Whether you or your child initiates the next conversation, start it as lightly as you can. You can take this topic seriously without creating fear or shame. I would just say, “Hey, hopefully you’ve had some time to think things over from the other day. I imagine that what you saw has probably come back into your mind at least a time or two since we last spoke. When I feel afraid, ashamed, or overwhelmed by something, the best thing I’ve found to help me work through those feelings is to share what happened with someone I trust. When I share my experience, it doesn’t feel like a secret anymore. It starts to feel less powerful or overwhelming. I just start to feel better.”

Don’t miss out on our free resource at the end of this post – The SMART Plan for Parents: Helping Kids Who Have Seen or Sought Pornography.

Questions to help kids share hard things about pornography exposure

Next, you’ll want to ask a few questions or make statements that help the child know what type of information they might share. Here are some examples:

  1. Feel free to tell me again how you ended up seeing the image.
  2. How did you feel when you first saw it? Did anything surprise you about how you felt?
  3. What made you decide to tell me about it?
  4. What do you wish had happened instead?
  5. \What about the image was the most upsetting to you?
  6. What do you feel you would like to share with me about the image that would help you not feel so upset?
  7. Is there anything else that’s bothering you about the whole experience?
  8. What could I say that would help you feel like it’s not bothering you so much anymore?

Related: The 8 Best Questions to Ask When Your Child Has Seen Porn

Don’t feel bad if this conversation doesn’t flow smoothly, or if it takes a few tries over a couple days to really do it right. This is likely the first conversation you’ve both had about this topic, so give yourselves some credit for doing the best you can. Be patient with yourselves as you try something out that’s difficult and possibly embarrassing.

At the end of each conversation, I would add this:

“You might remember something later that you forgot to tell me. That’s totally OK. When you remember it, just come tell me as soon as you get the chance. I’ll be so glad that you came back again. We’ll keep talking until you feel like you’ve got it all out.

You may be surprised to find that kids start out telling a less detailed version of the story to test the waters with parents. Once they feel safe sharing with you, they may be ready to share more. Don’t be surprised if the fourth version of the story is a bit different than the first! It’s a very human thing to do to share increasing levels of detail as you feel more comfortable with that person. It’s a sign that things are getting better. Good job!(End of Dr. Moore’s quote.)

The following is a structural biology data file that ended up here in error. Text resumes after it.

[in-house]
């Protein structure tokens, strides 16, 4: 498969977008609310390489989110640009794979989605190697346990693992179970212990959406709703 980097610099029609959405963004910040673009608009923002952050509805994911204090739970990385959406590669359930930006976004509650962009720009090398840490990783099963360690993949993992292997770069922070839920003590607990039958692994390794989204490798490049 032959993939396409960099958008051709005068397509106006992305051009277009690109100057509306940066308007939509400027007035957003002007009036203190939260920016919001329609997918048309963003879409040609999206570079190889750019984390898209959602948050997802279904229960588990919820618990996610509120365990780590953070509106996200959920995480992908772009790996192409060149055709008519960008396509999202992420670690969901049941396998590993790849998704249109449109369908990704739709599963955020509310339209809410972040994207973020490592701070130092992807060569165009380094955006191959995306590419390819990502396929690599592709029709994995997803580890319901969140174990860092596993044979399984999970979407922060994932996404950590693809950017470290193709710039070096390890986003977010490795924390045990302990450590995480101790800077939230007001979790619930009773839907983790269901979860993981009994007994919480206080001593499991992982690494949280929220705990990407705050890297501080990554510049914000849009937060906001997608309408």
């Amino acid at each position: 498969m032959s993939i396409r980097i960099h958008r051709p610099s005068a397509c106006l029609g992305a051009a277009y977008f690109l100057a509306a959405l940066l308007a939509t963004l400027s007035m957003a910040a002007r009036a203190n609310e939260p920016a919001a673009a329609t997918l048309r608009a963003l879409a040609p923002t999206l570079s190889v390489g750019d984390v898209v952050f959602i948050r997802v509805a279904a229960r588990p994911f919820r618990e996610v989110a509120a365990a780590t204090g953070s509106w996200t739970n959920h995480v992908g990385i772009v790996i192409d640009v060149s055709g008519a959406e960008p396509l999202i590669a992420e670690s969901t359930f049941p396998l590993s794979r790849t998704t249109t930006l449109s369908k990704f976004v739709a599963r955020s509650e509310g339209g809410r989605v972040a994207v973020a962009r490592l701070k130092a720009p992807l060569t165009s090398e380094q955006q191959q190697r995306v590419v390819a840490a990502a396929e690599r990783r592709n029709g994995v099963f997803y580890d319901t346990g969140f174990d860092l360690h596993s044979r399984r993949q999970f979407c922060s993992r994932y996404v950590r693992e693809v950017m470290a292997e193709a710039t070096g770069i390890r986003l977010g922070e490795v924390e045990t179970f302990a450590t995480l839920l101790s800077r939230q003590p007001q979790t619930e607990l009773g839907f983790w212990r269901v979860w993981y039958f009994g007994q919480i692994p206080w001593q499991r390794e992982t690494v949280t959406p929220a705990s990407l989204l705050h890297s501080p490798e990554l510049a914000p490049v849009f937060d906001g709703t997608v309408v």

Related: One Secret to Make Embarrassing Talks Easier for Kids

You can lighten the burden of a child who has been exposed to pornography

We love the advice these therapists offered for families facing this difficult experience. The top points we want to highlight are:

  1. Offer to listen. If a child tells you they’ve been exposed to pornography, ask them if they want to describe what they’ve seen. Reassure them that they don’t need to worry about upsetting you (and then be sure to stay calm!) This lets your child know that you are willing to share their burden so they won’t feel alone. Until they feel safe to open up to you, they are still carrying the burden of a secret.
  2. Follow up but don’t pressure. They may not be ready to share everything they have seen with you right away. Some kids may not want or need to share the details of what they’ve seen. Children often reveal their trauma one little bit at a time, testing to see if their parent can handle it.
  3. Don’t ask leading questions. For example, don’t suggest details of what they may have seen. Instead of asking, “Did you see this type of pornography or that kind of pornography?”, let them describe it in their words.

Remember, just the fact that your child has opened up to you about their exposure, and knowing that they could tell you more in time, is healing. Being exposed to pornography can be distressing – but with a parent who comes alongside to listen and comfort them, children do not have to feel alone or go on to have problems with pornography.

Protecting kids from pornography includes helping them neutralize its effects once they’ve been exposed. Get our free resource below for parents who want to help their kids process what they’ve seen and come out with their “thinking brain” in charge.

The SMART Plan for Parents: Helping Kids Who Have Seen or Sought Pornography
Excellent, calming advice for parents that includes a free downloadable guide.

Click Here

#MeToo — 10 Ways Predators Are Grooming Kids

#MeToo — 10 Ways Predators Are Grooming Kids

Is your child being groomed right in front of you? The #MeToo social media tsunami has revealed the mind-blowing scope of sexual exploitation. I’ve been shocked to discover just how many of my friends have suffered the trauma of sexual harassment and even rape.

To prevent your own children from becoming a #MeToo statistic, it’s important to learn how predators operate.

young girl thinking -grooming kids -metoo

Would you recognize the difference between a pedophile and a person who is simply being friendly with your child? And have you trained your kids to recognize the warning signs?

In a world sickened with millions of sexual abuse images of children (child pornography) uploaded daily, it’s not surprising that the world is also crawling with child predators.

One of our readers, we’ll call her Katrina, shares a traumatizing story of how she recognized and cut off the advances of a potential child predator. I believe her experience and advice will help other parents protect their precious children from sexual abuse.

A close call [reader story]

A year ago, I thought grooming involved personal hygiene or giving a dog a haircut. I have since learned it is something much worse. Grooming also describes the process predators use to prepare their victim(s) for sexual abuse and/or assault. According to the U.S Department of Justice NSOPW: